Casino owner Sheldon Adelson became the symbol of what liberals think is the abuse of the campaign finance system this past winter when he and his wife donated $21 million to the failing presidential campaign of their friend Newt Gingrich. Some on the left even floated the preposterous idea that the pro-Israel billionaire had influenced Gingrich to support the Jewish state even though the former Speaker of the House had a record on the issue that long preceded his connection with Adelson. The intense focus on the Adelsons faded after they pulled the plug on Gingrich, but liberal bashers of the couple will get a new reason to scream after reading this report in the Wall Street Journal. According to the Journal, the Adelsons have given $10 million to a pro-Romney PAC that appears to be the largest single donation to the Republican’s campaign.
Left-wingers and those opposed to Israel will highlight these donations as proof of either the undue influence of the wealthy on our political system or another instance of the fabled pro-Israel lobby manipulating American foreign policy. But while the Adelsons’ contributions are certainly impressive, they are no more sinister than those of left-wing magnates like George Soros or the way the pro-Arab oil lobby throws its cash around. More to the point, despite the effort to paint the couple as somehow being the Republican puppet masters, their participation in the campaign proves just the opposite. Their money may give the ideas and the candidates they like a hearing, but they can’t buy an election.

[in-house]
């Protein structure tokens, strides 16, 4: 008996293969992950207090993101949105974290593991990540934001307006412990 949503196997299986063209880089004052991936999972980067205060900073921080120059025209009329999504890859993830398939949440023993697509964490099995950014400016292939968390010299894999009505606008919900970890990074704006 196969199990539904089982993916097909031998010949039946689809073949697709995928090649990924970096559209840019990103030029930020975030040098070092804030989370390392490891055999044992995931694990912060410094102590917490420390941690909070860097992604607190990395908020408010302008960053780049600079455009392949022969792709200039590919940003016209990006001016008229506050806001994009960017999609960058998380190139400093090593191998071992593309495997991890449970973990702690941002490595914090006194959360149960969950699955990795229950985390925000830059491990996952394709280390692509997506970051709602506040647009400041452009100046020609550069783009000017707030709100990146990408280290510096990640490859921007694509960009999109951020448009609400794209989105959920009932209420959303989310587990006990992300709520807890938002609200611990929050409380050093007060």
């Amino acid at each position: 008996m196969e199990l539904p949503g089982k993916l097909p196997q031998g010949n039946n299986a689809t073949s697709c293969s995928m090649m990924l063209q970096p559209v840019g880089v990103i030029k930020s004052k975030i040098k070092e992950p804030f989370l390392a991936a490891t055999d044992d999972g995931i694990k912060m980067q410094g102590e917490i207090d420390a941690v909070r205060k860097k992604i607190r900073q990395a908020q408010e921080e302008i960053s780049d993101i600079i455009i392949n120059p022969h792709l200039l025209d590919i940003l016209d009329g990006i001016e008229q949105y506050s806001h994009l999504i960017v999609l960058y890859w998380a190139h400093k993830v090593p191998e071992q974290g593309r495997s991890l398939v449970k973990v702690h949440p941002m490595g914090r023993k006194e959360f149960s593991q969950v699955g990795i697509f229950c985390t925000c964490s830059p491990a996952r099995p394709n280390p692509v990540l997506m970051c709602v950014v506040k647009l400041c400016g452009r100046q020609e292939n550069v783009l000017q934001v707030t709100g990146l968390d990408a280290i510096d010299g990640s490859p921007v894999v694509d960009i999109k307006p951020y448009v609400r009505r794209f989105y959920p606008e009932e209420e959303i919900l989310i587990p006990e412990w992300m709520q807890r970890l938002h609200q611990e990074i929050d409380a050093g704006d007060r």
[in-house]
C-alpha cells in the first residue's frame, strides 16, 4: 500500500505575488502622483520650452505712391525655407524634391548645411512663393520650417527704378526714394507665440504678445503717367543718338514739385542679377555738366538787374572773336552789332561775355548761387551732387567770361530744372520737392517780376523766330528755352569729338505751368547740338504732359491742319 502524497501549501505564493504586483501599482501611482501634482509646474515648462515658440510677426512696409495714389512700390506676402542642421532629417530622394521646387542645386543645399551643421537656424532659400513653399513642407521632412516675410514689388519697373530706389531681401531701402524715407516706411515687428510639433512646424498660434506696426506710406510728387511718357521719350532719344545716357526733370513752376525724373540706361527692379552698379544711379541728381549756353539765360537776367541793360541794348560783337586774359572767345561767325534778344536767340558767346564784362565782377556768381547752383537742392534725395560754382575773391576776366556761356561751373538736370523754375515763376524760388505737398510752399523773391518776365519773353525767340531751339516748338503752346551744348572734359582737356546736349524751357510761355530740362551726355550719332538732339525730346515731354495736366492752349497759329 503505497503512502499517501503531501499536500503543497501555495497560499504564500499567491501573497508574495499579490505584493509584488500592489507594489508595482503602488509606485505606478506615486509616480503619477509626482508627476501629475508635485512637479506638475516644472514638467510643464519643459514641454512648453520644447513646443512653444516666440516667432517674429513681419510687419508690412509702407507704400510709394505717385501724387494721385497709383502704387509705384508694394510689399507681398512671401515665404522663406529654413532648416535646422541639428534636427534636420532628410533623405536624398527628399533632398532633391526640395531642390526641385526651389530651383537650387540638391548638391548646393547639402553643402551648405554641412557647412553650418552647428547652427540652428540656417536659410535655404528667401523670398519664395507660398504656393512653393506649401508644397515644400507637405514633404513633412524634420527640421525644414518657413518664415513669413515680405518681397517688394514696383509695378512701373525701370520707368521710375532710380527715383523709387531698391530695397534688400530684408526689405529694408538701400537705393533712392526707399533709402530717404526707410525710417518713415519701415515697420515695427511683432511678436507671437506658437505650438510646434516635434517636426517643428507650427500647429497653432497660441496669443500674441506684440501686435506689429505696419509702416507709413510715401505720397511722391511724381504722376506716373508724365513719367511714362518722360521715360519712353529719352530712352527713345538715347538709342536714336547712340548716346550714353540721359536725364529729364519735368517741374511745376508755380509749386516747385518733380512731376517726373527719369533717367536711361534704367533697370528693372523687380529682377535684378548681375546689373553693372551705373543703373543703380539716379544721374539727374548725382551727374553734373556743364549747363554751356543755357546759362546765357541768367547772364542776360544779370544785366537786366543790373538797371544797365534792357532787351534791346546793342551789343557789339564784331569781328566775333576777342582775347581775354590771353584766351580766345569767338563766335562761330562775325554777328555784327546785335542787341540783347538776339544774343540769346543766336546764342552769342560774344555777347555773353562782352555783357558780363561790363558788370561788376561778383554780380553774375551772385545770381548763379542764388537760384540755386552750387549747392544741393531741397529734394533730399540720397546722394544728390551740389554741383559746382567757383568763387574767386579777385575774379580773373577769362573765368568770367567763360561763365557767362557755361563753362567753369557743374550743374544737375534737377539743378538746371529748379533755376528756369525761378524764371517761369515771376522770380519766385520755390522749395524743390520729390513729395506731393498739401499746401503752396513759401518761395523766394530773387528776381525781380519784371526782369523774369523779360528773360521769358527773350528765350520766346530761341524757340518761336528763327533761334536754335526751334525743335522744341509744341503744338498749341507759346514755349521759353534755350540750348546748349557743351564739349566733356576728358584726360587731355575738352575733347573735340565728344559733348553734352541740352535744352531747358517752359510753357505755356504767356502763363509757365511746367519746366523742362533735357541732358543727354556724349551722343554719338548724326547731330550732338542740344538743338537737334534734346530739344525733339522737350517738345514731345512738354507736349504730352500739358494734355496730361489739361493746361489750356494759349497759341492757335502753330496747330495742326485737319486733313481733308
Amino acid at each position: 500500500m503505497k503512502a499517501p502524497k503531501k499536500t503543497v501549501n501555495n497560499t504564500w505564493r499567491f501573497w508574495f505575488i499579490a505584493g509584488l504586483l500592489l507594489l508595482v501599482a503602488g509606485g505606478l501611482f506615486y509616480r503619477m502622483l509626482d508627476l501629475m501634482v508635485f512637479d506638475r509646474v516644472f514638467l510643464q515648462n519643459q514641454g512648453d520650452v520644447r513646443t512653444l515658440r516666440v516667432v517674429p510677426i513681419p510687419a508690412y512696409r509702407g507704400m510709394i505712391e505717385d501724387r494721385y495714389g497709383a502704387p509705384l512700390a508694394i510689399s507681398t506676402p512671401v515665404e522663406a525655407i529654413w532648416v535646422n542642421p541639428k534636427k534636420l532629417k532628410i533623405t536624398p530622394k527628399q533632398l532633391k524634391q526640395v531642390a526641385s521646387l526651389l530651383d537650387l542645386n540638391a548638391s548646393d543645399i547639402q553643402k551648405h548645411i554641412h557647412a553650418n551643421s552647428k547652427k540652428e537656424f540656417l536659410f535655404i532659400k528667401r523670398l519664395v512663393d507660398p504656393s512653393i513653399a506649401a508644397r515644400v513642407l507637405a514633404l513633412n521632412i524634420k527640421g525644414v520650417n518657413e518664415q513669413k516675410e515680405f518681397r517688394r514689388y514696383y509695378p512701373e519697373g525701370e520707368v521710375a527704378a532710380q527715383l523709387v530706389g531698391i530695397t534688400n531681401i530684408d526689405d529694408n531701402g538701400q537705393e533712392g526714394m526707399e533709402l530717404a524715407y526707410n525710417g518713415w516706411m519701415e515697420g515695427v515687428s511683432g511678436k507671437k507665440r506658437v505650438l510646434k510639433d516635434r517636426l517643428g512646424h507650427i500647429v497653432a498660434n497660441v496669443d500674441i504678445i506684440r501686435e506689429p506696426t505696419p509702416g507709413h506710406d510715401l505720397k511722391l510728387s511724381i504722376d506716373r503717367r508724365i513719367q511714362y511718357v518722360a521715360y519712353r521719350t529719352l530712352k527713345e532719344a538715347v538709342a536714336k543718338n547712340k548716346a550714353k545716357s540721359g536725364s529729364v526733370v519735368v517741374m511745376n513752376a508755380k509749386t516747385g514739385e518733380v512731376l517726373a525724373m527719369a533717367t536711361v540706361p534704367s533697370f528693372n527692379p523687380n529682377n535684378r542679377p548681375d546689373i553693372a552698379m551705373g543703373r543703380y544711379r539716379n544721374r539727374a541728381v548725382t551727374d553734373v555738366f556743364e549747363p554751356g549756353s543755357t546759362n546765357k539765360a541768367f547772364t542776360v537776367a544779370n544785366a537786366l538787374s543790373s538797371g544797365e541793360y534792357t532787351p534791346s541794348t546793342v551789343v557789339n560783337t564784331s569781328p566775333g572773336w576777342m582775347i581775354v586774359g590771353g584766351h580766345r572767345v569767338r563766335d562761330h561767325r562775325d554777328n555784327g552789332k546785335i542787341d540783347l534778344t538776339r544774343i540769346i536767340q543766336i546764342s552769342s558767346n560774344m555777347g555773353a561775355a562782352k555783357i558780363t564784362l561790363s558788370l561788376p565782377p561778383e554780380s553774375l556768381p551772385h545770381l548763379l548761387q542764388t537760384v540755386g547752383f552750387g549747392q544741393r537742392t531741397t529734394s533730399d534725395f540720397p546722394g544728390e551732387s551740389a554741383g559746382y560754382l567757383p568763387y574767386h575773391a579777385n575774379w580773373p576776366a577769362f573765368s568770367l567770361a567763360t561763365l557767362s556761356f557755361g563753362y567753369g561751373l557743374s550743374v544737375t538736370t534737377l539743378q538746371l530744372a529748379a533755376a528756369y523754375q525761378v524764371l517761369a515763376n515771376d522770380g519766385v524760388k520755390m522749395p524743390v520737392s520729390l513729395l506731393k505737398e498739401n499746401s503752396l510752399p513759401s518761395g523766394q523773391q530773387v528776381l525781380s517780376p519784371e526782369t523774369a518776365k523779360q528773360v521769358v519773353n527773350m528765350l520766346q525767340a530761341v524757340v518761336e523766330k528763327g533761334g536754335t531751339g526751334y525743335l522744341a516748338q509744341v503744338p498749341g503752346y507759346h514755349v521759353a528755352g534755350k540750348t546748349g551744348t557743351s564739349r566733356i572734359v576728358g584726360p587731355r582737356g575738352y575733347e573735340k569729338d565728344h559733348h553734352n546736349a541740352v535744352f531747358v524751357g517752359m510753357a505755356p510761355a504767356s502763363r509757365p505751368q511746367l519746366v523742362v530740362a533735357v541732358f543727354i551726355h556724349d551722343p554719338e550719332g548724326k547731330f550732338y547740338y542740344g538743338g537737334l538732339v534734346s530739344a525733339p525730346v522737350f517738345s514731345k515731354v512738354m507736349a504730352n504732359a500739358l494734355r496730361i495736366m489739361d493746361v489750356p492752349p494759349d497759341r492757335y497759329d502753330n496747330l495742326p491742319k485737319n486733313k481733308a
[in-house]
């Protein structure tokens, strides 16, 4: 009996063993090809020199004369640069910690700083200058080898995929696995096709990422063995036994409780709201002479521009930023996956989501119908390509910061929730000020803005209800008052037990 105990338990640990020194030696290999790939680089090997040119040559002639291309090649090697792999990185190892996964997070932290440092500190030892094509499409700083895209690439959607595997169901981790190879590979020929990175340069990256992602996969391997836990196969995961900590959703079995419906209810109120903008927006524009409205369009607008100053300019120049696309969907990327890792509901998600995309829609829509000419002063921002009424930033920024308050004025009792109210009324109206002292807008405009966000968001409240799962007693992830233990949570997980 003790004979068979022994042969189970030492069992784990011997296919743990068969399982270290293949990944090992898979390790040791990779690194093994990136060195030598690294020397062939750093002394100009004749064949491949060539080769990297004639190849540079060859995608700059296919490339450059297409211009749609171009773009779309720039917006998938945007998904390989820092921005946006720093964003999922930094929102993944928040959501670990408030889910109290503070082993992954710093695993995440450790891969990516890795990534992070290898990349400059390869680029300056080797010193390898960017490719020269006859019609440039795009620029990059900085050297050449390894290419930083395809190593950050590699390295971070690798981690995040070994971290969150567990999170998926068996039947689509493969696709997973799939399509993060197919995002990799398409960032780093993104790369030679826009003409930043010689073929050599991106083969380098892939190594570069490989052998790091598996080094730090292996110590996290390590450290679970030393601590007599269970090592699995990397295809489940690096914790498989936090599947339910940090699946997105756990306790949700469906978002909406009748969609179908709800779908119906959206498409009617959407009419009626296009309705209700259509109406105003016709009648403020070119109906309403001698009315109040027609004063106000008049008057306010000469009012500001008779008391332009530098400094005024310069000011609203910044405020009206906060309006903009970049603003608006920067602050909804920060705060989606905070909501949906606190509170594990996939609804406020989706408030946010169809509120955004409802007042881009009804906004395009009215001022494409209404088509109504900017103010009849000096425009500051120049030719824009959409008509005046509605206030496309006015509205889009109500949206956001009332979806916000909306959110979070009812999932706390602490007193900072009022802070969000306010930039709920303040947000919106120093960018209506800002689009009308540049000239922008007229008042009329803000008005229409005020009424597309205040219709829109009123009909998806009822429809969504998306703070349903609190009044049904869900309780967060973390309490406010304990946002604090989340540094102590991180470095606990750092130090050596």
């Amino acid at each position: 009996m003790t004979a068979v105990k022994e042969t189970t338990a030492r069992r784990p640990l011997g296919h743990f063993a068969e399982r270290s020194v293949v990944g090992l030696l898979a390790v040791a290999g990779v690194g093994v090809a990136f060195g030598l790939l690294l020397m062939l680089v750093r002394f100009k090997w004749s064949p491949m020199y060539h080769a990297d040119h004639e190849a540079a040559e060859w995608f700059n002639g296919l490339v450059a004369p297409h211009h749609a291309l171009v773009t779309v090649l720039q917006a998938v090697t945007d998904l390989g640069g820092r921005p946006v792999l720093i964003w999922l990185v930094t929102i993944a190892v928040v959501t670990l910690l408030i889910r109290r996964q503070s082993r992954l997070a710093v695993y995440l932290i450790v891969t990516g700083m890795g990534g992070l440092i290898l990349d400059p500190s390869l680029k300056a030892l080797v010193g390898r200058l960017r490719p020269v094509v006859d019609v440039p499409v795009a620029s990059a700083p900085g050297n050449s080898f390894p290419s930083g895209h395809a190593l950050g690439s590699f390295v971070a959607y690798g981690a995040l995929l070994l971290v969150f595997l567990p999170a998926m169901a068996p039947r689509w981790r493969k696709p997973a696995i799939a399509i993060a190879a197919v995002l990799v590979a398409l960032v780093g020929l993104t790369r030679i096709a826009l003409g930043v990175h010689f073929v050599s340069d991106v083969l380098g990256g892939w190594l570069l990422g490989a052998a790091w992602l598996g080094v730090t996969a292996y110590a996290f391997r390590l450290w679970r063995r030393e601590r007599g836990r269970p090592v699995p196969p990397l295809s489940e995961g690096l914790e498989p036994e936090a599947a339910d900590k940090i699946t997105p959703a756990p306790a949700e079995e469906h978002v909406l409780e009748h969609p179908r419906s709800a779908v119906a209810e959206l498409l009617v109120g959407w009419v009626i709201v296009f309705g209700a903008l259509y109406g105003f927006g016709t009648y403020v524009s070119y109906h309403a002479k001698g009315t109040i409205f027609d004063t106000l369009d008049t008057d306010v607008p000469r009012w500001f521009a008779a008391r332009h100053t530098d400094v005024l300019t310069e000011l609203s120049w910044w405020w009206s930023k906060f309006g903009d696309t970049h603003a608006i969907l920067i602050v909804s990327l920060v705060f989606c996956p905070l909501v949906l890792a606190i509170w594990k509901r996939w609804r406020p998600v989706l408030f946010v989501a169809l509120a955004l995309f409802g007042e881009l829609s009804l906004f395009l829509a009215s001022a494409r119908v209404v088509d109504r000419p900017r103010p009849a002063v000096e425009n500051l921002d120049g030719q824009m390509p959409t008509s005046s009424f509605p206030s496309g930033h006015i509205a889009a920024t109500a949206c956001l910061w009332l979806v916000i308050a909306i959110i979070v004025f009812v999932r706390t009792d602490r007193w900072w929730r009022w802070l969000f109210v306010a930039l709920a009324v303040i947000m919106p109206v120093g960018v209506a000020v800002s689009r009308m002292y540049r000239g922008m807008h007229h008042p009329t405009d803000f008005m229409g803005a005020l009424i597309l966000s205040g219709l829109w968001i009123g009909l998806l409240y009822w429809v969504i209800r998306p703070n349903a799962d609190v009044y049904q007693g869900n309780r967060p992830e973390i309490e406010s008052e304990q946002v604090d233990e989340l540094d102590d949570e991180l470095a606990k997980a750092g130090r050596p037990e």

Contrary to the notion that the Supreme Court’s Citizens United decision is destroying democracy, letting people put their money where their mouths are only creates more political speech. It doesn’t guarantee any outcome. All of the Adelsons’ money couldn’t convince the public Newt Gingrich was ready for the White House. And even though the Journal says the couple plan on donating more than $100 million to conservative causes and candidates, it isn’t likely that they can buy office for anyone else either. What they can do, however, is to help ensure that the beliefs they cherish — principally support for Israel — are not drowned out in the chaos of the electoral hurly burly. The willingness of the Adelsons to pony up for Romney also makes it a given that unlike in 2008, the Obama campaign’s financial juggernaut will not dominate the airwaves.
The Adelsons are also sending an important signal to other conservatives about the need to rally around the winner of the GOP nomination. There were many predictions that a Romney victory would alienate the Republican base and cause contributors to his rivals to sit out the general election. But the decision of the Adelsons to go all in on the Romney campaign is just one more indication that Republicans are uniting behind their nominee.